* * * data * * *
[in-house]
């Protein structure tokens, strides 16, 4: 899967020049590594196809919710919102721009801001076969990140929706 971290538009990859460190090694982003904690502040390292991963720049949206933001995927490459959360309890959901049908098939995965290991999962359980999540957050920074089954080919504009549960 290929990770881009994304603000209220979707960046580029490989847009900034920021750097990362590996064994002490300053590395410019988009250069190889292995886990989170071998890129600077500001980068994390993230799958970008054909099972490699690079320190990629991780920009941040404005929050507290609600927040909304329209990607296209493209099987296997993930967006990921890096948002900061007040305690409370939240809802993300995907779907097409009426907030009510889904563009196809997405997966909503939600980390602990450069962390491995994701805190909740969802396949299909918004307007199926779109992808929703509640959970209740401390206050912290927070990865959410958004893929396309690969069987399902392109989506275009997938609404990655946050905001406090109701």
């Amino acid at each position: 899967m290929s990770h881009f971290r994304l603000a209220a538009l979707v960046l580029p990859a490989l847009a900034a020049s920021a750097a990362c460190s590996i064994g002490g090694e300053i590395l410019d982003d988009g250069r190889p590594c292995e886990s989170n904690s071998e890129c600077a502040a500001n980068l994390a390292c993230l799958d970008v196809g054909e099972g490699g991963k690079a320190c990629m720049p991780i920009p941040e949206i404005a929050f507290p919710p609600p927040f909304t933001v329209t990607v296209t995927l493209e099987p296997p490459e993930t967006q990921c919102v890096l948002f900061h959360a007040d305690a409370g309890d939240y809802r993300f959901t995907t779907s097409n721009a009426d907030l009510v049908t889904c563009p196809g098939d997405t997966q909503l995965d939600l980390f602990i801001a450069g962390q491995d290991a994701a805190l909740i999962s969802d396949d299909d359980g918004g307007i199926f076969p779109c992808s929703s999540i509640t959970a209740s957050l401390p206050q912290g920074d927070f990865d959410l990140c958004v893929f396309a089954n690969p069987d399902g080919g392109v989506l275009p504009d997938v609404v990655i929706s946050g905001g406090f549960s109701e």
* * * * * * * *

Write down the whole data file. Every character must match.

[in-house]
């Protein structure tokens, strides 16, 4: 899967020049590594196809919710919102721009801001076969990140929706 971290538009990859460190090694982003904690502040390292991963720049949206933001995927490459959360309890959901049908098939995965290991999962359980999540957050920074089954080919504009549960 290929990770881009994304603000209220979707960046580029490989847009900034920021750097990362590996064994002490300053590395410019988009250069190889292995886990989170071998890129600077500001980068994390993230799958970008054909099972490699690079320190990629991780920009941040404005929050507290609600927040909304329209990607296209493209099987296997993930967006990921890096948002900061007040305690409370939240809802993300995907779907097409009426907030009510889904563009196809997405997966909503939600980390602990450069962390491995994701805190909740969802396949299909918004307007199926779109992808929703509640959970209740401390206050912290927070990865959410958004893929396309690969069987399902392109989506275009997938609404990655946050905001406090109701």
């Amino acid at each position: 899967m290929s990770h881009f971290r994304l603000a209220a538009l979707v960046l580029p990859a490989l847009a900034a020049s920021a750097a990362c460190s590996i064994g002490g090694e300053i590395l410019d982003d988009g250069r190889p590594c292995e886990s989170n904690s071998e890129c600077a502040a500001n980068l994390a390292c993230l799958d970008v196809g054909e099972g490699g991963k690079a320190c990629m720049p991780i920009p941040e949206i404005a929050f507290p919710p609600p927040f909304t933001v329209t990607v296209t995927l493209e099987p296997p490459e993930t967006q990921c919102v890096l948002f900061h959360a007040d305690a409370g309890d939240y809802r993300f959901t995907t779907s097409n721009a009426d907030l009510v049908t889904c563009p196809g098939d997405t997966q909503l995965d939600l980390f602990i801001a450069g962390q491995d290991a994701a805190l909740i999962s969802d396949d299909d359980g918004g307007i199926f076969p779109c992808s929703s999540i509640t959970a209740s957050l401390p206050q912290g920074d927070f990865d959410l990140c958004v893929f396309a089954n690969p069987d399902g080919g392109v989506l275009p504009d997938v609404v990655i929706s946050g905001g406090f549960s109701e």